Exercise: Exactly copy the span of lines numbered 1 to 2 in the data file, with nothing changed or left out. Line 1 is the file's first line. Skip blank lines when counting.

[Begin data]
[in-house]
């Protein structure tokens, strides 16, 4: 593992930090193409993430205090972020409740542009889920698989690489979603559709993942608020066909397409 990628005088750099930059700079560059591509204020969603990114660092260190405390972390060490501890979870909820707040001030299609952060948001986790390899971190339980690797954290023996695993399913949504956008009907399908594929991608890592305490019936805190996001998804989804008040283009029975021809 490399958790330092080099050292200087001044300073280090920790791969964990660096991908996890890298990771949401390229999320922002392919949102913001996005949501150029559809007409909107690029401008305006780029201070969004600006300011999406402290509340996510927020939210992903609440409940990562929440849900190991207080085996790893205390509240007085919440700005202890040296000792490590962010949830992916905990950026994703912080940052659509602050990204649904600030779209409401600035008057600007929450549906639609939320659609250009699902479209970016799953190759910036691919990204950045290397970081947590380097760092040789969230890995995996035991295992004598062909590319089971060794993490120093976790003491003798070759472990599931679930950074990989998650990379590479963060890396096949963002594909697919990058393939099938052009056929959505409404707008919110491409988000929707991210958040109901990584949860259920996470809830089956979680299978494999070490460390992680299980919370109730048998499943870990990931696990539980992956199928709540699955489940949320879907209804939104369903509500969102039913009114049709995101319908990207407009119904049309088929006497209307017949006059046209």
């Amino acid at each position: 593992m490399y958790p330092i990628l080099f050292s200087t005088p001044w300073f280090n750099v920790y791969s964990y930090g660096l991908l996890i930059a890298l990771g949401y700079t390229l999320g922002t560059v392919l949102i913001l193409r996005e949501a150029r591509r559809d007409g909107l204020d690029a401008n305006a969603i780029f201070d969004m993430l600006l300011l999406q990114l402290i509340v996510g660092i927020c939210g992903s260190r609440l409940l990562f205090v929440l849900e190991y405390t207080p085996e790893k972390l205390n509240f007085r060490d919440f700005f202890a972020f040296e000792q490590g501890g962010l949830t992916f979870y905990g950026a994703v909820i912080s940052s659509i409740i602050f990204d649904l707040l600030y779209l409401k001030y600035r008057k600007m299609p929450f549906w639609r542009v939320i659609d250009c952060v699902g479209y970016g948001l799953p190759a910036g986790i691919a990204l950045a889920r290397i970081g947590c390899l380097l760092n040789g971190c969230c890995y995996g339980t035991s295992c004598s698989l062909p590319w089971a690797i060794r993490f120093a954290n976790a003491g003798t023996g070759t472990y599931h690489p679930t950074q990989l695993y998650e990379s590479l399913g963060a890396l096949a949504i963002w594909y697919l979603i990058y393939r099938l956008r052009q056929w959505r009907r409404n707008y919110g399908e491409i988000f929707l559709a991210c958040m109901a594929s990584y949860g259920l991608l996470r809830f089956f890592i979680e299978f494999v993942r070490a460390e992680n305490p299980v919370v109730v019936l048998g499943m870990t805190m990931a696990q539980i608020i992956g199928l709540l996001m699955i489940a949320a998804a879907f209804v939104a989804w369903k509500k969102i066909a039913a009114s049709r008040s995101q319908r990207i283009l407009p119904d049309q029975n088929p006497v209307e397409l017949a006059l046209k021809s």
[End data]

[in-house]
């Protein structure tokens, strides 16, 4: 593992930090193409993430205090972020409740542009889920698989690489979603559709993942608020066909397409 990628005088750099930059700079560059591509204020969603990114660092260190405390972390060490501890979870909820707040001030299609952060948001986790390899971190339980690797954290023996695993399913949504956008009907399908594929991608890592305490019936805190996001998804989804008040283009029975021809 490399958790330092080099050292200087001044300073280090920790791969964990660096991908996890890298990771949401390229999320922002392919949102913001996005949501150029559809007409909107690029401008305006780029201070969004600006300011999406402290509340996510927020939210992903609440409940990562929440849900190991207080085996790893205390509240007085919440700005202890040296000792490590962010949830992916905990950026994703912080940052659509602050990204649904600030779209409401600035008057600007929450549906639609939320659609250009699902479209970016799953190759910036691919990204950045290397970081947590380097760092040789969230890995995996035991295992004598062909590319089971060794993490120093976790003491003798070759472990599931679930950074990989998650990379590479963060890396096949963002594909697919990058393939099938052009056929959505409404707008919110491409988000929707991210958040109901990584949860259920996470809830089956979680299978494999070490460390992680299980919370109730048998499943870990990931696990539980992956199928709540699955489940949320879907209804939104369903509500969102039913009114049709995101319908990207407009119904049309088929006497209307017949006059046209």